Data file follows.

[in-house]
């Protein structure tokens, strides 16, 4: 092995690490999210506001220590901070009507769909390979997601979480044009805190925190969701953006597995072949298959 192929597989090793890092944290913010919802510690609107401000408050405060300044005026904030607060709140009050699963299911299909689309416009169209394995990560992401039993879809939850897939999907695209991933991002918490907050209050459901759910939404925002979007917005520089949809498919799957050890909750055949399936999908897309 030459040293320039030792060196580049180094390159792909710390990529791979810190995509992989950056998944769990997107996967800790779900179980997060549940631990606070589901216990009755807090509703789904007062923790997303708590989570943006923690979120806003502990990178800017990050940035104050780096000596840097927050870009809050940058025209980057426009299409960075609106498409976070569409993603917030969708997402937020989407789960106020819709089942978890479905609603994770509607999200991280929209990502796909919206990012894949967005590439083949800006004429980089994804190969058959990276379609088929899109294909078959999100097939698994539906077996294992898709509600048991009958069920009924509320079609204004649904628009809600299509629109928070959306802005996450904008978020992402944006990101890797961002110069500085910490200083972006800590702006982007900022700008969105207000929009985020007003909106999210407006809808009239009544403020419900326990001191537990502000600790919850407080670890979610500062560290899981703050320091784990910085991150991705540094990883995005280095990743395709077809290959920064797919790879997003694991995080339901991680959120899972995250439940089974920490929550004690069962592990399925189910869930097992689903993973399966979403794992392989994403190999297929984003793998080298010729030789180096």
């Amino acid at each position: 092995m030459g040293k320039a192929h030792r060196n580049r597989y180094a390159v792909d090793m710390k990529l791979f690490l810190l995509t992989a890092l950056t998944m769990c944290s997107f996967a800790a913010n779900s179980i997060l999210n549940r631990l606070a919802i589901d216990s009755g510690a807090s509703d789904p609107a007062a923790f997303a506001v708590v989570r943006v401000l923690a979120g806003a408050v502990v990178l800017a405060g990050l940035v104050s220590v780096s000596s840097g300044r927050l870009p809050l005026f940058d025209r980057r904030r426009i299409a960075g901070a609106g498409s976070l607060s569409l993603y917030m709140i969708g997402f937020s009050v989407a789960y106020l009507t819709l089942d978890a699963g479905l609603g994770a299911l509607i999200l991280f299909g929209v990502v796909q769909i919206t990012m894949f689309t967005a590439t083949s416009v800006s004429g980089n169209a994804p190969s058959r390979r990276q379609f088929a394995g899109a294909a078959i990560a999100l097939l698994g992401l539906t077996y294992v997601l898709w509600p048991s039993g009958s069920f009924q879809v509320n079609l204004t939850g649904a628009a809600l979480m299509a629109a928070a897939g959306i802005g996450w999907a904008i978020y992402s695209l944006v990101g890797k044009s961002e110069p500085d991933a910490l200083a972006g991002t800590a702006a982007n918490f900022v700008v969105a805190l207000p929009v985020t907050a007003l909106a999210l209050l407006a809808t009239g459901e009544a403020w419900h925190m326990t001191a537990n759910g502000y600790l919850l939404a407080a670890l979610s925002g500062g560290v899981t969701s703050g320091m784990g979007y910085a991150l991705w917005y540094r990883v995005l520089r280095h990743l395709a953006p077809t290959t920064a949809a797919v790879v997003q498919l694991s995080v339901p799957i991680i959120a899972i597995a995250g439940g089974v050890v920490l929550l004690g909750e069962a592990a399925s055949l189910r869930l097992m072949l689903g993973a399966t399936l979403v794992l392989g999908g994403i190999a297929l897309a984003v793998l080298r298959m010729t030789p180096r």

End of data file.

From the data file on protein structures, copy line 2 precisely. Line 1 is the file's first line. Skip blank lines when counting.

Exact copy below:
């Protein structure tokens, strides 16, 4: 092995690490999210506001220590901070009507769909390979997601979480044009805190925190969701953006597995072949298959 192929597989090793890092944290913010919802510690609107401000408050405060300044005026904030607060709140009050699963299911299909689309416009169209394995990560992401039993879809939850897939999907695209991933991002918490907050209050459901759910939404925002979007917005520089949809498919799957050890909750055949399936999908897309 030459040293320039030792060196580049180094390159792909710390990529791979810190995509992989950056998944769990997107996967800790779900179980997060549940631990606070589901216990009755807090509703789904007062923790997303708590989570943006923690979120806003502990990178800017990050940035104050780096000596840097927050870009809050940058025209980057426009299409960075609106498409976070569409993603917030969708997402937020989407789960106020819709089942978890479905609603994770509607999200991280929209990502796909919206990012894949967005590439083949800006004429980089994804190969058959990276379609088929899109294909078959999100097939698994539906077996294992898709509600048991009958069920009924509320079609204004649904628009809600299509629109928070959306802005996450904008978020992402944006990101890797961002110069500085910490200083972006800590702006982007900022700008969105207000929009985020007003909106999210407006809808009239009544403020419900326990001191537990502000600790919850407080670890979610500062560290899981703050320091784990910085991150991705540094990883995005280095990743395709077809290959920064797919790879997003694991995080339901991680959120899972995250439940089974920490929550004690069962592990399925189910869930097992689903993973399966979403794992392989994403190999297929984003793998080298010729030789180096």